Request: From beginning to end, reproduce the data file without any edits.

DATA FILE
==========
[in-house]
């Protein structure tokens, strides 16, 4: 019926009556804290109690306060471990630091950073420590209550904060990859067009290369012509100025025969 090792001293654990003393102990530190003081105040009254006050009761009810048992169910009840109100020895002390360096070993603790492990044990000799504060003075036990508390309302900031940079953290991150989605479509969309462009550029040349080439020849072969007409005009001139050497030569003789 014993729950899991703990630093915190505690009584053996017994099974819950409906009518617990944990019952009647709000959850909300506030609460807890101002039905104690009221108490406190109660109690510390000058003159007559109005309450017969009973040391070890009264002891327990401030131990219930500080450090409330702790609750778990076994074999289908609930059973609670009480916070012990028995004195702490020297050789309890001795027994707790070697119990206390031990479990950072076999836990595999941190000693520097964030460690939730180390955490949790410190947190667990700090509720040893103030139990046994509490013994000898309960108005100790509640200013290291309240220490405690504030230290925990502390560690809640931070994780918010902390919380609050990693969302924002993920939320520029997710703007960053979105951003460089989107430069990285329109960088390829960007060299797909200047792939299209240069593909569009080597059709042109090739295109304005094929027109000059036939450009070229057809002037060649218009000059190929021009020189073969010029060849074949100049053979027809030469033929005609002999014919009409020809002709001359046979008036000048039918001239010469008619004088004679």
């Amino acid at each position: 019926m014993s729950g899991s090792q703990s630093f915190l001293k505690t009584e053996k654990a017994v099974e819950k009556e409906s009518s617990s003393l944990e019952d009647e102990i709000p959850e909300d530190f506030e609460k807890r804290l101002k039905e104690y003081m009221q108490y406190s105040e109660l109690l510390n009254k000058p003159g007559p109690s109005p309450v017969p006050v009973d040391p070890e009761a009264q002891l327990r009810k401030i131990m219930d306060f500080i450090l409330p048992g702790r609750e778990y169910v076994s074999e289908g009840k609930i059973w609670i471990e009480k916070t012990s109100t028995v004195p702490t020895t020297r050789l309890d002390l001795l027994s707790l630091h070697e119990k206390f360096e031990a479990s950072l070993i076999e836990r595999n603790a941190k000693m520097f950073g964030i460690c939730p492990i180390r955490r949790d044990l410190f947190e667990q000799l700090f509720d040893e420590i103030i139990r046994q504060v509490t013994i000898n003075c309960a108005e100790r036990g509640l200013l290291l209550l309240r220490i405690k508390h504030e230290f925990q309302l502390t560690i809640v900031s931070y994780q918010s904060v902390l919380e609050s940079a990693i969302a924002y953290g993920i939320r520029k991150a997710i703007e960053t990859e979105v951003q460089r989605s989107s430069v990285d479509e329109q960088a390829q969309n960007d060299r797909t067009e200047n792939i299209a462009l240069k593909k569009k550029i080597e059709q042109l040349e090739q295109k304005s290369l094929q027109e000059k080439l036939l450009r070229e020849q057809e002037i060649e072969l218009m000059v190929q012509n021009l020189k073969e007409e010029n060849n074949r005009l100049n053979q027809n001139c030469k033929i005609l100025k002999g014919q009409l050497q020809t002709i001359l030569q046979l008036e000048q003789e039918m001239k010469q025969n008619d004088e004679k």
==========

[in-house]
């Protein structure tokens, strides 16, 4: 019926009556804290109690306060471990630091950073420590209550904060990859067009290369012509100025025969 090792001293654990003393102990530190003081105040009254006050009761009810048992169910009840109100020895002390360096070993603790492990044990000799504060003075036990508390309302900031940079953290991150989605479509969309462009550029040349080439020849072969007409005009001139050497030569003789 014993729950899991703990630093915190505690009584053996017994099974819950409906009518617990944990019952009647709000959850909300506030609460807890101002039905104690009221108490406190109660109690510390000058003159007559109005309450017969009973040391070890009264002891327990401030131990219930500080450090409330702790609750778990076994074999289908609930059973609670009480916070012990028995004195702490020297050789309890001795027994707790070697119990206390031990479990950072076999836990595999941190000693520097964030460690939730180390955490949790410190947190667990700090509720040893103030139990046994509490013994000898309960108005100790509640200013290291309240220490405690504030230290925990502390560690809640931070994780918010902390919380609050990693969302924002993920939320520029997710703007960053979105951003460089989107430069990285329109960088390829960007060299797909200047792939299209240069593909569009080597059709042109090739295109304005094929027109000059036939450009070229057809002037060649218009000059190929021009020189073969010029060849074949100049053979027809030469033929005609002999014919009409020809002709001359046979008036000048039918001239010469008619004088004679």
């Amino acid at each position: 019926m014993s729950g899991s090792q703990s630093f915190l001293k505690t009584e053996k654990a017994v099974e819950k009556e409906s009518s617990s003393l944990e019952d009647e102990i709000p959850e909300d530190f506030e609460k807890r804290l101002k039905e104690y003081m009221q108490y406190s105040e109660l109690l510390n009254k000058p003159g007559p109690s109005p309450v017969p006050v009973d040391p070890e009761a009264q002891l327990r009810k401030i131990m219930d306060f500080i450090l409330p048992g702790r609750e778990y169910v076994s074999e289908g009840k609930i059973w609670i471990e009480k916070t012990s109100t028995v004195p702490t020895t020297r050789l309890d002390l001795l027994s707790l630091h070697e119990k206390f360096e031990a479990s950072l070993i076999e836990r595999n603790a941190k000693m520097f950073g964030i460690c939730p492990i180390r955490r949790d044990l410190f947190e667990q000799l700090f509720d040893e420590i103030i139990r046994q504060v509490t013994i000898n003075c309960a108005e100790r036990g509640l200013l290291l209550l309240r220490i405690k508390h504030e230290f925990q309302l502390t560690i809640v900031s931070y994780q918010s904060v902390l919380e609050s940079a990693i969302a924002y953290g993920i939320r520029k991150a997710i703007e960053t990859e979105v951003q460089r989605s989107s430069v990285d479509e329109q960088a390829q969309n960007d060299r797909t067009e200047n792939i299209a462009l240069k593909k569009k550029i080597e059709q042109l040349e090739q295109k304005s290369l094929q027109e000059k080439l036939l450009r070229e020849q057809e002037i060649e072969l218009m000059v190929q012509n021009l020189k073969e007409e010029n060849n074949r005009l100049n053979q027809n001139c030469k033929i005609l100025k002999g014919q009409l050497q020809t002709i001359l030569q046979l008036e000048q003789e039918m001239k010469q025969n008619d004088e004679k």